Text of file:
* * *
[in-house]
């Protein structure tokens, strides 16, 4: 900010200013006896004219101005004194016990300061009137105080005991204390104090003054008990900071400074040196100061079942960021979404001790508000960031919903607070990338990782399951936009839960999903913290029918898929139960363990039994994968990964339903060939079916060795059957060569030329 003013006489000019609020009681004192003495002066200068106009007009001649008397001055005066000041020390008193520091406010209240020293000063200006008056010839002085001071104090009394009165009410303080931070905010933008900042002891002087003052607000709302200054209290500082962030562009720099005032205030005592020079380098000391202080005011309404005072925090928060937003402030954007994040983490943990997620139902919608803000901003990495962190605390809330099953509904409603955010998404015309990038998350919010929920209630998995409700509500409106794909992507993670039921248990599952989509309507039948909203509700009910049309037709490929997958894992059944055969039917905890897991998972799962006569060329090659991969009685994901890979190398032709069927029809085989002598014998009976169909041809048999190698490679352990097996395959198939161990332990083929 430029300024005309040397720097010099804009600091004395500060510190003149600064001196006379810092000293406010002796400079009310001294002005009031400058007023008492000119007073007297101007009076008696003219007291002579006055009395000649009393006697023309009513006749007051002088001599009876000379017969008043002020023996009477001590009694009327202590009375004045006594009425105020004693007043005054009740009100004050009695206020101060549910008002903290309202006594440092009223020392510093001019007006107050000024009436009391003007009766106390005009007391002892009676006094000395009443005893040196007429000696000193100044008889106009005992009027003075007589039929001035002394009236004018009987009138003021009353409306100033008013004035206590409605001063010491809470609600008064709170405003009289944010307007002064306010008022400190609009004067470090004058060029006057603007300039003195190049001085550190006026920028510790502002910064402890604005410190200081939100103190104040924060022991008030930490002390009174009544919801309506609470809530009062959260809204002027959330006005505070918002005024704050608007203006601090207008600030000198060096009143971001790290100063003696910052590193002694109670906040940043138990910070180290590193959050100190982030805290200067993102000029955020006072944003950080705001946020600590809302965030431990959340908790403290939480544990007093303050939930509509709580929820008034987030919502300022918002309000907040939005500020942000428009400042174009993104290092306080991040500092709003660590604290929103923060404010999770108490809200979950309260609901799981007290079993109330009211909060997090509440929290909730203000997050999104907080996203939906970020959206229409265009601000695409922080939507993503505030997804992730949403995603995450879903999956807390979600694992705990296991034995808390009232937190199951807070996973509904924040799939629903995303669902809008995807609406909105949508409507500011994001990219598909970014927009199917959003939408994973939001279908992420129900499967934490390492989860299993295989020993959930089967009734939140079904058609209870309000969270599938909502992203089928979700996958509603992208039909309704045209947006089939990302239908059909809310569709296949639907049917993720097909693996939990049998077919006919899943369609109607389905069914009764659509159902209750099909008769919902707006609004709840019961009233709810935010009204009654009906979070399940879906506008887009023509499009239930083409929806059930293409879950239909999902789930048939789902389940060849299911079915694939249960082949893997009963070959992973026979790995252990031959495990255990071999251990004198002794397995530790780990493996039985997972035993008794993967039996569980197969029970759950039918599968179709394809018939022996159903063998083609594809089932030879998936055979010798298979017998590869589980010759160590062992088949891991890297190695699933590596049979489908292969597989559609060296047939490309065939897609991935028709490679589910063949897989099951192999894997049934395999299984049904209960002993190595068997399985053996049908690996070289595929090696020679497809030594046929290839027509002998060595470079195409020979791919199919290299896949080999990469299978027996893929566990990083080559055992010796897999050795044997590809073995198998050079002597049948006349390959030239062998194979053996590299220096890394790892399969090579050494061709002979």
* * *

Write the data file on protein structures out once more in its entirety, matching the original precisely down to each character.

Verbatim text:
[in-house]
């Protein structure tokens, strides 16, 4: 900010200013006896004219101005004194016990300061009137105080005991204390104090003054008990900071400074040196100061079942960021979404001790508000960031919903607070990338990782399951936009839960999903913290029918898929139960363990039994994968990964339903060939079916060795059957060569030329 003013006489000019609020009681004192003495002066200068106009007009001649008397001055005066000041020390008193520091406010209240020293000063200006008056010839002085001071104090009394009165009410303080931070905010933008900042002891002087003052607000709302200054209290500082962030562009720099005032205030005592020079380098000391202080005011309404005072925090928060937003402030954007994040983490943990997620139902919608803000901003990495962190605390809330099953509904409603955010998404015309990038998350919010929920209630998995409700509500409106794909992507993670039921248990599952989509309507039948909203509700009910049309037709490929997958894992059944055969039917905890897991998972799962006569060329090659991969009685994901890979190398032709069927029809085989002598014998009976169909041809048999190698490679352990097996395959198939161990332990083929 430029300024005309040397720097010099804009600091004395500060510190003149600064001196006379810092000293406010002796400079009310001294002005009031400058007023008492000119007073007297101007009076008696003219007291002579006055009395000649009393006697023309009513006749007051002088001599009876000379017969008043002020023996009477001590009694009327202590009375004045006594009425105020004693007043005054009740009100004050009695206020101060549910008002903290309202006594440092009223020392510093001019007006107050000024009436009391003007009766106390005009007391002892009676006094000395009443005893040196007429000696000193100044008889106009005992009027003075007589039929001035002394009236004018009987009138003021009353409306100033008013004035206590409605001063010491809470609600008064709170405003009289944010307007002064306010008022400190609009004067470090004058060029006057603007300039003195190049001085550190006026920028510790502002910064402890604005410190200081939100103190104040924060022991008030930490002390009174009544919801309506609470809530009062959260809204002027959330006005505070918002005024704050608007203006601090207008600030000198060096009143971001790290100063003696910052590193002694109670906040940043138990910070180290590193959050100190982030805290200067993102000029955020006072944003950080705001946020600590809302965030431990959340908790403290939480544990007093303050939930509509709580929820008034987030919502300022918002309000907040939005500020942000428009400042174009993104290092306080991040500092709003660590604290929103923060404010999770108490809200979950309260609901799981007290079993109330009211909060997090509440929290909730203000997050999104907080996203939906970020959206229409265009601000695409922080939507993503505030997804992730949403995603995450879903999956807390979600694992705990296991034995808390009232937190199951807070996973509904924040799939629903995303669902809008995807609406909105949508409507500011994001990219598909970014927009199917959003939408994973939001279908992420129900499967934490390492989860299993295989020993959930089967009734939140079904058609209870309000969270599938909502992203089928979700996958509603992208039909309704045209947006089939990302239908059909809310569709296949639907049917993720097909693996939990049998077919006919899943369609109607389905069914009764659509159902209750099909008769919902707006609004709840019961009233709810935010009204009654009906979070399940879906506008887009023509499009239930083409929806059930293409879950239909999902789930048939789902389940060849299911079915694939249960082949893997009963070959992973026979790995252990031959495990255990071999251990004198002794397995530790780990493996039985997972035993008794993967039996569980197969029970759950039918599968179709394809018939022996159903063998083609594809089932030879998936055979010798298979017998590869589980010759160590062992088949891991890297190695699933590596049979489908292969597989559609060296047939490309065939897609991935028709490679589910063949897989099951192999894997049934395999299984049904209960002993190595068997399985053996049908690996070289595929090696020679497809030594046929290839027509002998060595470079195409020979791919199919290299896949080999990469299978027996893929566990990083080559055992010796897999050795044997590809073995198998050079002597049948006349390959030239062998194979053996590299220096890394790892399969090579050494061709002979």